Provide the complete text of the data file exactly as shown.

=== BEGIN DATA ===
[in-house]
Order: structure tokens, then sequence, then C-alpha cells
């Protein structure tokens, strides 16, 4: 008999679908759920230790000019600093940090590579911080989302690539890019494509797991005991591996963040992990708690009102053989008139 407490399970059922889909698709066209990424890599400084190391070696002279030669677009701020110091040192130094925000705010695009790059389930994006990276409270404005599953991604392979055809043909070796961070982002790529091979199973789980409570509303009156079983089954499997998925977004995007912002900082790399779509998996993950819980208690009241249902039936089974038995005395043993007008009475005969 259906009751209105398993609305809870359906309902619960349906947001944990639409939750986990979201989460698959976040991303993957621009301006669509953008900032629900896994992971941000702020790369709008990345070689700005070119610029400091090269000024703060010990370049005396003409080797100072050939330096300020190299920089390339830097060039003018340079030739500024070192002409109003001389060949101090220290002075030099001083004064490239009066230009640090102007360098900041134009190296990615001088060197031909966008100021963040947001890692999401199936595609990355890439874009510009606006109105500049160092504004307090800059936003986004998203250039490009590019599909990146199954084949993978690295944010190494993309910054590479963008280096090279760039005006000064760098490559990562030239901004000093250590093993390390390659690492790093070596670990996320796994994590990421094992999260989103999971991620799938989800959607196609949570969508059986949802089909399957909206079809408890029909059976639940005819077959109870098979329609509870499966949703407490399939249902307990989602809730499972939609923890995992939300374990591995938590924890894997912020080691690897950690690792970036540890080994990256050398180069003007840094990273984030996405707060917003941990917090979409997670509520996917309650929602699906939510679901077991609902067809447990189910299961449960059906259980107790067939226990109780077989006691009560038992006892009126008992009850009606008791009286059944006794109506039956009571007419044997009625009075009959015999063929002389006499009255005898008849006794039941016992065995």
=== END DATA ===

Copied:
[in-house]
Order: structure tokens, then sequence, then C-alpha cells
């Protein structure tokens, strides 16, 4: 008999679908759920230790000019600093940090590579911080989302690539890019494509797991005991591996963040992990708690009102053989008139 407490399970059922889909698709066209990424890599400084190391070696002279030669677009701020110091040192130094925000705010695009790059389930994006990276409270404005599953991604392979055809043909070796961070982002790529091979199973789980409570509303009156079983089954499997998925977004995007912002900082790399779509998996993950819980208690009241249902039936089974038995005395043993007008009475005969 259906009751209105398993609305809870359906309902619960349906947001944990639409939750986990979201989460698959976040991303993957621009301006669509953008900032629900896994992971941000702020790369709008990345070689700005070119610029400091090269000024703060010990370049005396003409080797100072050939330096300020190299920089390339830097060039003018340079030739500024070192002409109003001389060949101090220290002075030099001083004064490239009066230009640090102007360098900041134009190296990615001088060197031909966008100021963040947001890692999401199936595609990355890439874009510009606006109105500049160092504004307090800059936003986004998203250039490009590019599909990146199954084949993978690295944010190494993309910054590479963008280096090279760039005006000064760098490559990562030239901004000093250590093993390390390659690492790093070596670990996320796994994590990421094992999260989103999971991620799938989800959607196609949570969508059986949802089909399957909206079809408890029909059976639940005819077959109870098979329609509870499966949703407490399939249902307990989602809730499972939609923890995992939300374990591995938590924890894997912020080691690897950690690792970036540890080994990256050398180069003007840094990273984030996405707060917003941990917090979409997670509520996917309650929602699906939510679901077991609902067809447990189910299961449960059906259980107790067939226990109780077989006691009560038992006892009126008992009850009606008791009286059944006794109506039956009571007419044997009625009075009959015999063929002389006499009255005898008849006794039941016992065995």